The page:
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Re: Personal Safety and Cruising

Interesting read Kettlewell. I've heard that theory before, but didn't think it had been given a lot of credence. Here's some 2011 Canadian demographic data on those accused of a crime. The report says "Males account for 4 in 5 adults charged"

Source: Statistics Canada, Canadian Centre for Justice Statistics, Uniform Crime Reporting Survey.
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Old 01-05-2013, 15:27   #67
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Re: Personal Safety and Cruising

There is an interesting article written by cruising sailor and author Frank Virgintino entitled "Cruising With(Out) Fear."

He states: " However, there is one fear that is perhaps greater than all of our normal fears, and that is the fear of being boarded, either at anchor or underway, by those who would seek to rob us and possibly hurt us in the process. This fear is growing among cruisers and justifiably so. We are anxious because we do not know what to do if we are victims of such an act."

It is well worth reading and provides an interesting perspective on this hotly debated topic. Good luck and good sailing
Caribbean Compass - Caribbean Yachting and Boating News Magazinecruising_nofear.html
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Old 02-05-2013, 02:48   #68
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Re: Personal Safety and Cruising

In the cruising (and in general tourism) there is a lot more "beaten path" than their ever used to be. Plusses and minuses to that.
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Old 02-05-2013, 03:53   #69
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pirate Re: Personal Safety and Cruising

A story I've related on here before.. but maybe worth relating again..
In 2000 I flew to SXM to buy a boat that I fancied.. turned out to be crap so spent the next couple of weeks scouring Antigua and SXM for something before my return ticket expired..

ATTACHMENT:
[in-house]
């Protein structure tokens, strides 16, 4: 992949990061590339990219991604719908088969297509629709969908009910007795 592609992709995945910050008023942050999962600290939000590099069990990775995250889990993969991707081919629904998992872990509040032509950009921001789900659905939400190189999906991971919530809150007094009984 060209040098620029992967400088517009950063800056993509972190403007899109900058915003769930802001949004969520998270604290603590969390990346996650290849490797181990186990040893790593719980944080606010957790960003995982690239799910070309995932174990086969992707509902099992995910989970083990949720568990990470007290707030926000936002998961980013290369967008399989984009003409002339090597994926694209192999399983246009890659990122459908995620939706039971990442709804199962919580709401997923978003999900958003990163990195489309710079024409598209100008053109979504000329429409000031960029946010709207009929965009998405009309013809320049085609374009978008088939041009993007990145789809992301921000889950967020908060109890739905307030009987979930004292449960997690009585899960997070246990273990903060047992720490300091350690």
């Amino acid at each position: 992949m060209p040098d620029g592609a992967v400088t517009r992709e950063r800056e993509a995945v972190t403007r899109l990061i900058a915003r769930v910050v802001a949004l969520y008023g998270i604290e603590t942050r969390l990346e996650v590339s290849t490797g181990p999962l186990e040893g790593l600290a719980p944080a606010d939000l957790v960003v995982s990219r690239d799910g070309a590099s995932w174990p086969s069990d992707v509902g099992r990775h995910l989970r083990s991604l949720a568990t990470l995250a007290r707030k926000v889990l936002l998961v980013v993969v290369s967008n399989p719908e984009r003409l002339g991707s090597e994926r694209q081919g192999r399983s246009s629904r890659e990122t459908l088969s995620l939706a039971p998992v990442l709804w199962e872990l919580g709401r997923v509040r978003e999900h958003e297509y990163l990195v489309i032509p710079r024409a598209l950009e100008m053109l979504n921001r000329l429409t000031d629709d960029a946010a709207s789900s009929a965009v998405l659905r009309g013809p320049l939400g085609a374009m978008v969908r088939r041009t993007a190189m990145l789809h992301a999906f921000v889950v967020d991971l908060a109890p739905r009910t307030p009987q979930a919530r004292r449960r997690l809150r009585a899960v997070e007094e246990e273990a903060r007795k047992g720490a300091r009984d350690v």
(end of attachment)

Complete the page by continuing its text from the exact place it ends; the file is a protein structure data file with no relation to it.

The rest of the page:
I'd taken a cheap room in Phillipsburg on the Salt Lake over a local bar (cheapest I could find @ $40/nite) with no facilities other than a bed and shower... one night I left Lal's bar by Julianna airport and caught the last bus back to Phillipsburg.. got there gone midnight but was not ready to hit the sack and wandered through the back streets till I found a bar open... tiny owner and 2 hot 'hostess's'..
Once I established my needs were purely alcoholic we got on great and after much chat, drink and dancing I decided to make my way to my bed.. the owner, on discovering I had no coffee making facilities brewed me a pot of coffee and told me to return the pot the next day.. so I wandered of happily with my steaming pot and seeing a dark narrow alley with the lights of the main road by the lake at the far end I headed down it..
Halfway down a large shadow appeared in front of me.. sensing movement I looked behind and 2 others had appeared to my rear..
So.. I put my back to a wall and readied the pot of coffee...
Big guy say's.. " Yo Croc... what you doin walking here..." told him I was going home.. and one of the others asked if I had a dollar.. dug into the small pocket in my jeans where I carry 'Beggars Cash' and pulled out the $10 I'd stashed in there.. held it out and said.. "Sorry mon.. only got a 10... you got some change..?"
He did a double take then took it and ran off... meanwhile 'Big Fella' started chatting again... me back to wall with pot poised and $30,000 in my money belt rapped back... a couple of minutes later yer mans back... and hands me $9...
I looked at it.. somewhat surprised.. then peeled off the 4 singles and gave them to him...
He looked at it.. then me.. I grinned and said.. " Man.. you could have kept the $10 but played me straight so you deserve it bro.."
Then on the rest of my time in Phillipsburg was under the protection of these 3 crack heads... downed by circumstances of life but still good people at heart who invited me to their shack several times to hang out munch on spare ribs and chew the fat..
People on the lowest edge of the social scale can smell fear as easily as a dog can.. its pungent.. and like most mammals they will behave with caution and respect if the smell is not there.. just move slow and easy and don't provoke reaction with sudden movement or noise.
Never been beat up by strangers...
its 'friends and acquaintance's' who are usually a bigger danger..
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Old 02-05-2013, 05:09   #70